Published on 10 April, 2015 in Mint
An exhibition of 50 photographs of Kolkata’s ‘Kabuliwalas’
Rabindranath Tagore’s short story Kabuliwala (1892), about a man from Afghanistan who comes to Kolkata to make money, struck a chord with readers. Taking inspiration from Tagore’s story, two journalists-cum-photographers, Moska Najib and Nazes Afroz, set out in search of the forgotten community of Kabuliwalas in the city in 2012. Over three years, the duo used photography to document the circumstances and social transformation of nearly 5,000 Afghan families whose ancestors are believed to have arrived in Kolkata after the Anglo-Afghan wars that started in 1839. Scores of Afghans travelled from the southern provinces of Paktia and Paktika in Afghanistan to Kolkata, which was then the capital of British India and a centre for trade.
Tagore’s sketch of the Kabuliwala in his story hints at inspiration from one of the Afghans who arrived on business, but ended up staying back after Partition, which sealed borders and restricted travel to a foreign country without valid documents.
In their exhibition, From Kabul To Kolkata: Of Belonging, Memories And Identity, Najib and Afroz are showcasing 50 photographs. The exhibition was held in Kabul from 18 March-1 April. After showing in New Delhi from 10-23 April, it will travel to Dhaka, Bangladesh (24 April-6 May) and Kolkata (16-29 May).
Najib was born in Kabul. She moved to India with her family when she was 8. “Growing up in India, Tagore’s story has been a point of reference and cross-connection in many conversations about Afghans and the historical ties between the two countries. As fiction, the poignant tale of the tall and hefty dry-fruit seller leaving behind his little daughter is a romanticized version of the countless experiences of Afghan immigrants who have travelled to or through India in search of a new home. So, in 2012, when I was keen to work on a project related to Afghanistan, I saw an opportunity to draw inspiration from this fictitious story about a community, but document it as it existed in real life and at a different period in history,” she says.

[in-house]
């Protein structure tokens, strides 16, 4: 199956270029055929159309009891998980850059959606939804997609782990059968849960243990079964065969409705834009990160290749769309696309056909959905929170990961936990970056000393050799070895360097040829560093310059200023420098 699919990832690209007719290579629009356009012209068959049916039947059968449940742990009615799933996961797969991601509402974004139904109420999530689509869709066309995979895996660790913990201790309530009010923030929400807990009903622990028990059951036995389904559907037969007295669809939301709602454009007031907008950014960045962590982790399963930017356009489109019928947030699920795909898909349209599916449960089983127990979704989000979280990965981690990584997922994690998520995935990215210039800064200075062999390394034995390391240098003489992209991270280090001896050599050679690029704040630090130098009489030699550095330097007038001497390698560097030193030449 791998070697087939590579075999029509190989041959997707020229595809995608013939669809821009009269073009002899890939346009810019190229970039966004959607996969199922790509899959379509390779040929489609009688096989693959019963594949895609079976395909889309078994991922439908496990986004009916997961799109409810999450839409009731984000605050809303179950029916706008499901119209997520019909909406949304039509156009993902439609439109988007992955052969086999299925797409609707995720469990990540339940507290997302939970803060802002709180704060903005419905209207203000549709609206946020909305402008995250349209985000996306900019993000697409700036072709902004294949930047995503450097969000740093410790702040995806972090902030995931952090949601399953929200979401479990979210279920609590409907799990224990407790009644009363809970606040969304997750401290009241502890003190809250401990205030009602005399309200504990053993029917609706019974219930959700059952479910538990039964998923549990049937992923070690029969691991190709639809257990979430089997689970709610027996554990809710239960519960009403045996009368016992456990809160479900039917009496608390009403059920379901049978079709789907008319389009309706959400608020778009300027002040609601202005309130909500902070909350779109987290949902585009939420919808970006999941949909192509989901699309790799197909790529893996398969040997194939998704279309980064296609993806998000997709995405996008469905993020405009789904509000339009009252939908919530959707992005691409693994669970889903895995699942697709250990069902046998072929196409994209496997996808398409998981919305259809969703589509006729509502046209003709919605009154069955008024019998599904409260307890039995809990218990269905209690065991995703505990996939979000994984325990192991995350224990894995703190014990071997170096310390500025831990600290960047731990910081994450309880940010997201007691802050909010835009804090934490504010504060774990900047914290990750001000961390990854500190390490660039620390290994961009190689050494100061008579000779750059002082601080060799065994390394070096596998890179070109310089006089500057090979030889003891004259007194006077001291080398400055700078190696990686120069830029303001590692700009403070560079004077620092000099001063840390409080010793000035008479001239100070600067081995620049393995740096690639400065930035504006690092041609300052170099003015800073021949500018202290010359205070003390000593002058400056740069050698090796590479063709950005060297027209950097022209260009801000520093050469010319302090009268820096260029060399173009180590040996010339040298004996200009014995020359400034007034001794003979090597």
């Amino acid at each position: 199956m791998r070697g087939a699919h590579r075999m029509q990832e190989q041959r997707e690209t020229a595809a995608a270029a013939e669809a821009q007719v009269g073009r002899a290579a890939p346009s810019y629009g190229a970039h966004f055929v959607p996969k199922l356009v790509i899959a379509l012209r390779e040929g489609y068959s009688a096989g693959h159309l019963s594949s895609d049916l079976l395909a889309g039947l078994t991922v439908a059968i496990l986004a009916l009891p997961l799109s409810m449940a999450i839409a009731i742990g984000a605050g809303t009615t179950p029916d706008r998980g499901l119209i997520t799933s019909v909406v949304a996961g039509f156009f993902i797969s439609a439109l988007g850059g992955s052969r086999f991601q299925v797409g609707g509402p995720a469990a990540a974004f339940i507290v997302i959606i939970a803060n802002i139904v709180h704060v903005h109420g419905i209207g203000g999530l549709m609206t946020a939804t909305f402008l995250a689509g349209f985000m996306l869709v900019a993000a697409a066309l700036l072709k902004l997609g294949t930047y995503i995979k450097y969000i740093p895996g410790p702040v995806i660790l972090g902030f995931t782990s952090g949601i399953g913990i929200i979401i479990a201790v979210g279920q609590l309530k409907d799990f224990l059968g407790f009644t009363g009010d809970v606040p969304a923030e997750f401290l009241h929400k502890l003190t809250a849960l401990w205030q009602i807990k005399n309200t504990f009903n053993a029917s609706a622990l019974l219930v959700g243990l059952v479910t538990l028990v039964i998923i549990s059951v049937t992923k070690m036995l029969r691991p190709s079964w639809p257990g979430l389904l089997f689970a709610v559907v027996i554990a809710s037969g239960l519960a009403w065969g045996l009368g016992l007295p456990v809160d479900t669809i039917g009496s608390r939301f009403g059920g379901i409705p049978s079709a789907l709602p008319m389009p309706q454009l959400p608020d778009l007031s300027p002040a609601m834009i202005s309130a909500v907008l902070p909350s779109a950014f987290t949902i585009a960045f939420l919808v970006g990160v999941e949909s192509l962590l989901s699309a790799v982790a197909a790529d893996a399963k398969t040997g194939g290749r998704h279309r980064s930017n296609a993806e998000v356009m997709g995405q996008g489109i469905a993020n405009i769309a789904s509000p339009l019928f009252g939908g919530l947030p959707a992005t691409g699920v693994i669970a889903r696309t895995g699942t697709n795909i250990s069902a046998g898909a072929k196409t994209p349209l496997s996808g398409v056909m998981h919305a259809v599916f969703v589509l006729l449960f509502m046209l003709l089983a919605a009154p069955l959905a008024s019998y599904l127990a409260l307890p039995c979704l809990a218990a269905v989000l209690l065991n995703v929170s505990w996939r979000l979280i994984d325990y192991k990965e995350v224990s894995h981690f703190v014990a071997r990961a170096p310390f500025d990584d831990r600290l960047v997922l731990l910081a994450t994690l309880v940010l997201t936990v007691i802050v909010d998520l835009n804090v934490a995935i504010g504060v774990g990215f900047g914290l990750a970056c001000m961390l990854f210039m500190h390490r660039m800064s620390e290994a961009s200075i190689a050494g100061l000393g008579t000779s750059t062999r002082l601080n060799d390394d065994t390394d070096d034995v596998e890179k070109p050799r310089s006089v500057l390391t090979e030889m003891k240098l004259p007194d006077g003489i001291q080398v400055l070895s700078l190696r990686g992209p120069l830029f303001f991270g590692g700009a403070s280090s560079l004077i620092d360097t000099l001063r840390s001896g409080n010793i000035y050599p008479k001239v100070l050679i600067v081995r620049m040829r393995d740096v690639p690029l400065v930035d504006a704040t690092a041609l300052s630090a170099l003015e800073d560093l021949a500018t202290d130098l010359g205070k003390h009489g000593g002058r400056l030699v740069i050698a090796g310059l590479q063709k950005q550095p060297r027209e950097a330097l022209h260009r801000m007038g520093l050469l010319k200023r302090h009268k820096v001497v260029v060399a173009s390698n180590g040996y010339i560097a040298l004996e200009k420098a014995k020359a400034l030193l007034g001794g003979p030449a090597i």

Born in Bardhaman, West Bengal, Afroz was familiar with Tagore’s story, and when Najib approached him for the project, he agreed.
He was fascinated to see how rooted the families were in Afghan culture. “Some of them are children of the early settlers and have never visited Afghanistan…. When we entered their homes, we felt we’d entered a home in Afghanistan—the carpeted floor, cushions along the wall, their habit of drinking green tea, eating meals from the same platter, the absence of women in public—these are all Afghan customs,” he says.
From Kabul To Kolkata: Of Belonging, Memories And Identity will be on display from 10-23 April (Sundays closed), 10am-6pm, at Goethe-Institut/Max Mueller Bhavan, Kasturba Gandhi Marg, New Delhi (23471100). It will be on display from 16-29 May, 11am-7pm, at the Harrington Street Arts Centre, Bow Barracks, Kolkata.